Two Jacksonville teens have been charged with animal cruelty after police allegedly found a cell phone video of cats being shot during a drug arrest, CBS News reports.
Given the potential for this turning into a high-profile media case, these two juveniles from Jacksonville may be in for a difficult road ahead in terms of getting a fair trial. As this case progresses, news media will continually report the initial facts as quoted by law enforcement until new facts come out.And, in this case, the background information will be this initial information provided by police, which makes the defendants appear guilty. In cases where teens are arrested for crimes, especially felony charges, they must get the best possible representation from an experienced Jacksonville Criminal Defense Attorney.
According to CBS News, Officers say they smelled marijuana coming from an apartment and when officers knocked, the 18-year-old answered the door, making the smell even more apparent, they said.
Officers got a search warrant and confiscated about $9,000 in cash, two guns, 20 grams of marijuana and drug paraphernalia. The 18-year-old was charged with possession of marijuana with intent to sell and possession of drug paraphernalia.
Police then found the cell phone, though it’s unclear why they believed they had probable cause to search the phone. It’s doubtful that the 18-year-old’s cell phone had a connection to possessing marijuana. And even if it did, it may be even more of a stretch that the cell phone-shot videos would produce any evidence of drug possession.
After officers found the cell phone videos, they found some that included movies of cats being shot. The 18-year-old told officers that his 17-year-old co-defendant’s parents own a restaurant that had a “cat problem,” so they trapped the cats and shot them. The 17-year-old has denied making such a statement.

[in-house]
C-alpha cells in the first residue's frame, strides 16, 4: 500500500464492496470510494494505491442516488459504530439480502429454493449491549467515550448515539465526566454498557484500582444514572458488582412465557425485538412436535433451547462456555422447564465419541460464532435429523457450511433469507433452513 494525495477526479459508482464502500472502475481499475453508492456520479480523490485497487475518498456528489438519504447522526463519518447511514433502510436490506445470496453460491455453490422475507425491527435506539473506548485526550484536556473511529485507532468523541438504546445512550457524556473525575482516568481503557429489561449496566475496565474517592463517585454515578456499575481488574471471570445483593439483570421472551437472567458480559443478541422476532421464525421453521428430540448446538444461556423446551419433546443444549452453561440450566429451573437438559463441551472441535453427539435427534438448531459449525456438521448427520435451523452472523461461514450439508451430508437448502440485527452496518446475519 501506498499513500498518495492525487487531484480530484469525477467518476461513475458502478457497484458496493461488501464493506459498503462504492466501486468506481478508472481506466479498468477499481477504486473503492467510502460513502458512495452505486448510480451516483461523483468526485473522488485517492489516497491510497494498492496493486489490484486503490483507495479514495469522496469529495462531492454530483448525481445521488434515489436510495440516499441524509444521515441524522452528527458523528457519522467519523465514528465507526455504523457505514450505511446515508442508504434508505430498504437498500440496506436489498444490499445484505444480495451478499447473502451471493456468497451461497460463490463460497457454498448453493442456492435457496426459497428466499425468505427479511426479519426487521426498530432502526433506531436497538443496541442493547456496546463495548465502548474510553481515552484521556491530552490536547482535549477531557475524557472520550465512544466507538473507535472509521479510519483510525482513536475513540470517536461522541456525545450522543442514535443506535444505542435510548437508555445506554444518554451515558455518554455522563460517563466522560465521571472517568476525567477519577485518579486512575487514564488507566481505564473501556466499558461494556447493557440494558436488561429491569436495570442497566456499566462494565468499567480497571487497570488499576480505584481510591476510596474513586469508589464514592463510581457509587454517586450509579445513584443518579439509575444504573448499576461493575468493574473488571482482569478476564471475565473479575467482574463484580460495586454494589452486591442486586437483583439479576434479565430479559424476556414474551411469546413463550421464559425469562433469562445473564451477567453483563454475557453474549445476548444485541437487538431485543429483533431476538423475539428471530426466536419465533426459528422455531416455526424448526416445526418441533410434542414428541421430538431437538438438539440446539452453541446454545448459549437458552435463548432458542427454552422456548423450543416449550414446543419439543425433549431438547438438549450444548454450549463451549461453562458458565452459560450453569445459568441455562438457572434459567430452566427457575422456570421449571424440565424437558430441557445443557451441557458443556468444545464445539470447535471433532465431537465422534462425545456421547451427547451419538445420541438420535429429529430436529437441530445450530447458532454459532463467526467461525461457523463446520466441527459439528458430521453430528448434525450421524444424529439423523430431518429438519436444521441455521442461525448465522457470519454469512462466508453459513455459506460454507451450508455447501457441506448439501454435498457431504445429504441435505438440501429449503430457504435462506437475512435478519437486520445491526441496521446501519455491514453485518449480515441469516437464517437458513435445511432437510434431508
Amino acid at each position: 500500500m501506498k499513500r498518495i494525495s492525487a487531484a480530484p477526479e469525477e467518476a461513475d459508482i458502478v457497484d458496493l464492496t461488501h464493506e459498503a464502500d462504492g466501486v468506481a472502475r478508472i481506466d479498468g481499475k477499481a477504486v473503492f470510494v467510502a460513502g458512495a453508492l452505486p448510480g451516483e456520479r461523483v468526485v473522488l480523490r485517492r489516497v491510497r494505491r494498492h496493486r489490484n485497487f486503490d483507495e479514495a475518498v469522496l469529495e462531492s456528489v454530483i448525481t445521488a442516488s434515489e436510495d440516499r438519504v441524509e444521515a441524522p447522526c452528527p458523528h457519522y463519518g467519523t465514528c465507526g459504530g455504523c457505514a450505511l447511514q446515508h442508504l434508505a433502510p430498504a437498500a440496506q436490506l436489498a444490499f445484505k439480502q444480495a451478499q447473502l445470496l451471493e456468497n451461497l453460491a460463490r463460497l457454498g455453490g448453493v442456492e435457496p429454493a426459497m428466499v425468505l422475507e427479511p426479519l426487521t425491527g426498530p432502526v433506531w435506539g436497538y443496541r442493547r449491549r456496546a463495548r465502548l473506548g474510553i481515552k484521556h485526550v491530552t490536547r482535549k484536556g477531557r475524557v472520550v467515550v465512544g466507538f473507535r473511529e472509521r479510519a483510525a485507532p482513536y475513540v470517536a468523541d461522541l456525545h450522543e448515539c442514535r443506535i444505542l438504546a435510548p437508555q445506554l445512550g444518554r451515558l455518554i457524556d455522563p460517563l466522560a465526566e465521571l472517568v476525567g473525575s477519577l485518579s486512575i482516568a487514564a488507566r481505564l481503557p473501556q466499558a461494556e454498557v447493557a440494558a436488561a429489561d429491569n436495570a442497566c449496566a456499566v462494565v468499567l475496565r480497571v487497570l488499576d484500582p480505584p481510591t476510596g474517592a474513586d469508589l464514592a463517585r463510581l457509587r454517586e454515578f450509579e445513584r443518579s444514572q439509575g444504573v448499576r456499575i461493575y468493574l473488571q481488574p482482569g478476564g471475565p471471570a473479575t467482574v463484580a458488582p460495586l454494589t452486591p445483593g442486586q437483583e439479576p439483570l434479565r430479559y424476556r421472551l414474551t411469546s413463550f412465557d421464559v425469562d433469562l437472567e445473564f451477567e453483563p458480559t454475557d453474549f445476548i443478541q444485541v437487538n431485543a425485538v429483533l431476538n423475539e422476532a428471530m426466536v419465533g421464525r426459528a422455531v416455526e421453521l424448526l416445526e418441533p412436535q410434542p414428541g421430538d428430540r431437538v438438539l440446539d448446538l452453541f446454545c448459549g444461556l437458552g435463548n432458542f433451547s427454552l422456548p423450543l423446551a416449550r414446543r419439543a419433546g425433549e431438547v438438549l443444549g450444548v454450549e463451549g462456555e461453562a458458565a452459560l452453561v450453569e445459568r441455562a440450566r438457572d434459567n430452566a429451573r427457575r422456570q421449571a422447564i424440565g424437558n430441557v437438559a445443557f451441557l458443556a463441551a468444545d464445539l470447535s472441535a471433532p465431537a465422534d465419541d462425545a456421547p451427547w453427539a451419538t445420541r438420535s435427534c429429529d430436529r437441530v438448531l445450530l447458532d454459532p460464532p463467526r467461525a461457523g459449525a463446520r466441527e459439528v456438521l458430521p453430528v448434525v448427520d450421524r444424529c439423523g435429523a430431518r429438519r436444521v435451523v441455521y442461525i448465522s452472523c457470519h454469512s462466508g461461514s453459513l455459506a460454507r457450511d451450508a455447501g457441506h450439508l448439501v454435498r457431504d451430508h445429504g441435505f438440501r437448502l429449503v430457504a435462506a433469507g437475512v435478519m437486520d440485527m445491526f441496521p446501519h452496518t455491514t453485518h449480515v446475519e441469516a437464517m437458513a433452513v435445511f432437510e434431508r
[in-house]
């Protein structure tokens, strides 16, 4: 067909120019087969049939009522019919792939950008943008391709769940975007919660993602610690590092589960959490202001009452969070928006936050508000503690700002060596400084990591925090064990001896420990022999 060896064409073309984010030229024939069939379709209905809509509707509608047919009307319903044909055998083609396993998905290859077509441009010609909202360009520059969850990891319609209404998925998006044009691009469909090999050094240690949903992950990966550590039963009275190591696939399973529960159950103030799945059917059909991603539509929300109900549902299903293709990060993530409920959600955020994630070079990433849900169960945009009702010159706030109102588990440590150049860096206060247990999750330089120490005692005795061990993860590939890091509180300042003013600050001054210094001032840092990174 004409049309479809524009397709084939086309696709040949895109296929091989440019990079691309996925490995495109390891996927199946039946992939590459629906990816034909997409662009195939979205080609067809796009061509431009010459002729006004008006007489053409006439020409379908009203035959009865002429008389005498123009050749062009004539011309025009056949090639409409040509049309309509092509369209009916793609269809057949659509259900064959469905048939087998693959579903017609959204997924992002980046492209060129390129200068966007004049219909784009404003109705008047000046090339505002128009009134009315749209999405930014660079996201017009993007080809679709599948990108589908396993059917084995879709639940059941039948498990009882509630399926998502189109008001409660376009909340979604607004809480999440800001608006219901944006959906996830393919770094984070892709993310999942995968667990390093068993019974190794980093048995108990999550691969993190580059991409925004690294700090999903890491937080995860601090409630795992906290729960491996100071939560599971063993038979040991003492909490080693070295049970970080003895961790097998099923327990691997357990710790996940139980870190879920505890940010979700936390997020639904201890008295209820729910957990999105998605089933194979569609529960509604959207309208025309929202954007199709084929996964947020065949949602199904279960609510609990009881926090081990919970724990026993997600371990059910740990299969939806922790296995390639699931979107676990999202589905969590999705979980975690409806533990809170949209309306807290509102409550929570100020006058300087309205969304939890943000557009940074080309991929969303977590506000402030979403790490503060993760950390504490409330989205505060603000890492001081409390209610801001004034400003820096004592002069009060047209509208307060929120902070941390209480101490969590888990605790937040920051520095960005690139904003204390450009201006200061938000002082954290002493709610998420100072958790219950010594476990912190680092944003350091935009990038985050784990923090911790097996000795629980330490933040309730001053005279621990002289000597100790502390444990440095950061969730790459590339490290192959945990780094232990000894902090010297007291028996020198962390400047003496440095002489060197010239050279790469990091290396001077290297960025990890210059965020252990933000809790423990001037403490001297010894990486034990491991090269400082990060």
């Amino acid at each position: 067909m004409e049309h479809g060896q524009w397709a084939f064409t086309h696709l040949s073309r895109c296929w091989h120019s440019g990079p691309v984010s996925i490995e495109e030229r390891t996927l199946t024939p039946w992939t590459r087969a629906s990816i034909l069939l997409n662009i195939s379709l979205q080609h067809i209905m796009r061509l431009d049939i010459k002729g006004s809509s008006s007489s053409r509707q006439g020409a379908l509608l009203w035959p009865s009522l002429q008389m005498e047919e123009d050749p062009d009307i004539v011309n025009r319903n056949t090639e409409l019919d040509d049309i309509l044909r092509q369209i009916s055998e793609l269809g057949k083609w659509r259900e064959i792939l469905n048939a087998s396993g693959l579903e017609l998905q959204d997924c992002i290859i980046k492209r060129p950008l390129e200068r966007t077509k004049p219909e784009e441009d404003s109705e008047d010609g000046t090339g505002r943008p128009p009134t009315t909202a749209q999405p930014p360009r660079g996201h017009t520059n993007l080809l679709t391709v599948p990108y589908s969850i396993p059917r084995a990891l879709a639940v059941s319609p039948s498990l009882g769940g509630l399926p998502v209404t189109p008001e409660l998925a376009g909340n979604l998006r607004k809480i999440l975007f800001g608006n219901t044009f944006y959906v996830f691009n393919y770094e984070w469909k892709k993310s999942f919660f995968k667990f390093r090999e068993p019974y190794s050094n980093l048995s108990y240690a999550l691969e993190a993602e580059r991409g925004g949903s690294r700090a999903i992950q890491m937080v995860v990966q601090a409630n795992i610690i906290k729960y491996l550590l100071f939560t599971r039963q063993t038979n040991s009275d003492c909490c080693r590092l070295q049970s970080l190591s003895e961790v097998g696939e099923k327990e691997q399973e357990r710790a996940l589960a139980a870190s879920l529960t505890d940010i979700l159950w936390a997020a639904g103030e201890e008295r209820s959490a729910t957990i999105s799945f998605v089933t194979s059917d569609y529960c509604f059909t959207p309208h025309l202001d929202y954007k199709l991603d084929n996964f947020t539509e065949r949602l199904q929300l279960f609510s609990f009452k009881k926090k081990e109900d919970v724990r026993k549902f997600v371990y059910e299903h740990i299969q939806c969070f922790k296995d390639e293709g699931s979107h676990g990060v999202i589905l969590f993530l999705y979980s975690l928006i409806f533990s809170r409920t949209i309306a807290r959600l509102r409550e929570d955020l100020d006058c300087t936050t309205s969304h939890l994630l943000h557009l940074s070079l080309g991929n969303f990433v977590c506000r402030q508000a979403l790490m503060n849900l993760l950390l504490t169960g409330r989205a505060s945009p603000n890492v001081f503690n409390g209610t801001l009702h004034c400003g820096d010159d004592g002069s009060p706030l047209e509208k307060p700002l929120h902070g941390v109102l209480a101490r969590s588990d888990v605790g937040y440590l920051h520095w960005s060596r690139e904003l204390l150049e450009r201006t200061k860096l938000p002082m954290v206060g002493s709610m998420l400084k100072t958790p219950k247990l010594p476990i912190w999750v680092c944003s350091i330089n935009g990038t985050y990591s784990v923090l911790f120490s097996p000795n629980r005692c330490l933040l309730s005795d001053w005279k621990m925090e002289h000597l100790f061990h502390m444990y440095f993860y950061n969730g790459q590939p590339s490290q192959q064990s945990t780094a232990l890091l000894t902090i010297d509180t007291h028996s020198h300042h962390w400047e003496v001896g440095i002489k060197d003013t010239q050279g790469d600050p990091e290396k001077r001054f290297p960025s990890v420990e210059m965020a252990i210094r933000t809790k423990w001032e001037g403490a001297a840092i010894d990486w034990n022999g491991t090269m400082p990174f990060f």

The news station reports that the stories about the incident have cost the 17-year-old’s family restaurant business after receiving threatening calls about the cats.
In Florida, animal cruelty under Florida Statutes 828.12 can be charged either as a misdemeanor or a felony. For either charge, a person can kill an animal. But the felony charge requires the state to prove the person intentionally caused the animal’s death. The difference is important, however. The felony is punishable by a five-year prison sentence, while the misdemeanor is one year.
But for juvenile defendants, these charges can carry other non court-related sanctions. For a teenager charged with a high-profile felony crime, it can strip them of the opportunity to go to college or earn scholarships to get a degree. A conviction can lead to disqualification of jobs and other opportunities that a teen must have in order to succeed.
This is part of the reason why fighting a juvenile crime aggressively is critical for any teen. Getting a felony conviction as an adult on their record can be particularly devastating. Successfully petitioning to move the case into juvenile court can reduce the possible penalties as well as keep the charge on the person’s juvenile record as opposed to the publicly open adult criminal record.
The Forbess Law Firm has been aiding clients who face criminal charges in Jacksonville for more than a decade and is here to provide aggressive criminal defense to anyone accused of a crime. If you or a loved one require a Jacksonville criminal defense lawyer, contact our firm today. We are available through our website or by calling us at 904-634-0900.
More Blog Entries:
Jacksonville Juvenile Charged With Animal Cruelty: August 17, 2011
Jacksonville Juvenile Crimes Cause Long-Term Problems: July 28, 2011
2 Florida teens accused of cat shootings after cellphone video confiscated, by Casey Glynn, CBS News